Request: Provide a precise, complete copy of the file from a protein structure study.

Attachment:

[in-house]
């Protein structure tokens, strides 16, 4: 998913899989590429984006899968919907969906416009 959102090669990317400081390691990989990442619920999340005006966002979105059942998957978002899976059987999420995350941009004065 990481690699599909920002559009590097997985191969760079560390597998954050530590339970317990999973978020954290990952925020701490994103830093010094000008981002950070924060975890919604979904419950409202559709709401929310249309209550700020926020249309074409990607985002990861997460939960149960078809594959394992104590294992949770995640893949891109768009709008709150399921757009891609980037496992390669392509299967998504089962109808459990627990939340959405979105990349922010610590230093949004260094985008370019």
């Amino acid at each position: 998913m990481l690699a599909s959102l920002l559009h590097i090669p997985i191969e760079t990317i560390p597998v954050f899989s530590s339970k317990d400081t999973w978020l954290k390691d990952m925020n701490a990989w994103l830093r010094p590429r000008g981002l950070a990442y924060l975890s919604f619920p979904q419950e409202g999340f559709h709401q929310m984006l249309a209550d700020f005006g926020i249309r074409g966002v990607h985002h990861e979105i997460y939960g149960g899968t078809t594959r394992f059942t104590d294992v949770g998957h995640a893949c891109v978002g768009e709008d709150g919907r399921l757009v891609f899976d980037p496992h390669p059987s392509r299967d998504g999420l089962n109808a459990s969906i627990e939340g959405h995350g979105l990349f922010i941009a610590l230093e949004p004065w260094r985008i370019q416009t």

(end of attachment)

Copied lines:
[in-house]
């Protein structure tokens, strides 16, 4: 998913899989590429984006899968919907969906416009 959102090669990317400081390691990989990442619920999340005006966002979105059942998957978002899976059987999420995350941009004065 990481690699599909920002559009590097997985191969760079560390597998954050530590339970317990999973978020954290990952925020701490994103830093010094000008981002950070924060975890919604979904419950409202559709709401929310249309209550700020926020249309074409990607985002990861997460939960149960078809594959394992104590294992949770995640893949891109768009709008709150399921757009891609980037496992390669392509299967998504089962109808459990627990939340959405979105990349922010610590230093949004260094985008370019």
């Amino acid at each position: 998913m990481l690699a599909s959102l920002l559009h590097i090669p997985i191969e760079t990317i560390p597998v954050f899989s530590s339970k317990d400081t999973w978020l954290k390691d990952m925020n701490a990989w994103l830093r010094p590429r000008g981002l950070a990442y924060l975890s919604f619920p979904q419950e409202g999340f559709h709401q929310m984006l249309a209550d700020f005006g926020i249309r074409g966002v990607h985002h990861e979105i997460y939960g149960g899968t078809t594959r394992f059942t104590d294992v949770g998957h995640a893949c891109v978002g768009e709008d709150g919907r399921l757009v891609f899976d980037p496992h390669p059987s392509r299967d998504g999420l089962n109808a459990s969906i627990e939340g959405h995350g979105l990349f922010i941009a610590l230093e949004p004065w260094r985008i370019q416009t």